Dissertation/Thesis Abstract

Evaluating the Use of Mussel Silos for Reintroducing Hatchery-Reared Juvenile Mussels in Two Central Illinois Watersheds
by Seidel, David, M.S., Southern Illinois University at Edwardsville, 2019, 71; 22592403
Abstract (Summary)

Freshwater mussels are vitally important to both the health of an aquatic ecosystem and the natural history of our lakes and rivers. Due to anthropogenic influences, Illinois’s river mussel stocks have been heavily impacted and species extirpations are now a norm, not an exception. Because of these declines, conservation action plans now call for the controlled propagation, augmentation, and reintroduction of threatened and endangered freshwater mussel species nationwide. Other states have been actively propagating and reintroducing mussels along with their host fish species for nearly 30 years. Presently, the Illinois Department of Natural Resources is establishing the Aquatic Biodiversity Program to explore the possibility of adding the propagation and culture of freshwater mussels to its fish hatchery system’s scope of work. In addition to mussel propagation infrastructure, the development of release methods at potential reintroduction sites is critical to explore and evaluate effective mussel rearing techniques appropriate for the state’s waters. It is important therefore to investigate ways to both increase survival and growth of hatchery-reared juveniles while exposing these mussels to natural conditions within stream locals. A variety of different in situ cages have been recently developed to house laboratory-cultured juveniles within natural river conditions and at release sites with varying degrees of growth and survivorship reported. This study aims to investigate the effects of mussel silos as an intermediate rearing device on three different Illinois mussel species and explore their effectiveness in two central Illinois watersheds. The results from this project will help inform IDNR’s Aquatic Biodiversity Program of the usefulness of this technique to help assess habitat conditions at selected release sites in suitable river segments as well as protect and acclimate juvenile mussels for reintroduction efforts in the future. Invaluable evidence from pilot studies like this one can help guide mussel conservation efforts during the formation of new facilities and state programs.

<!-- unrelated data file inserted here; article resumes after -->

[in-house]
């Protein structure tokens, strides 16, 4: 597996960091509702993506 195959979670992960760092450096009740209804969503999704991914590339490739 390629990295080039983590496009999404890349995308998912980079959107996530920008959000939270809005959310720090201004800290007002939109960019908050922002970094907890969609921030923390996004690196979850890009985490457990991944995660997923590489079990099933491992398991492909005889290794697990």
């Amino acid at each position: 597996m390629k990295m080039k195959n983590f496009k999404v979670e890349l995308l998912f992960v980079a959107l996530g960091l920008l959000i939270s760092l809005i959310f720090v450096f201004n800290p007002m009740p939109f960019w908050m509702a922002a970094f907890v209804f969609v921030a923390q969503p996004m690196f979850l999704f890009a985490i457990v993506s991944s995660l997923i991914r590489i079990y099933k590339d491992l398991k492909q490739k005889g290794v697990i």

Indexing (document details)
Advisor: Brunkow, Paul
Commitee: Essner, Richard, Williams, Jason
School: Southern Illinois University at Edwardsville
Department: Biological Sciences
School Location: United States -- Illinois
Source: MAI 81/3(E), Masters Abstracts International
Source Type: DISSERTATION
Subjects: Conservation biology, Limnology
Keywords: Freshwater mussels, Illinois, Juvenile, Propagation, Reintroduction, Silo
Publication Number: 22592403
ISBN: 9781088376690
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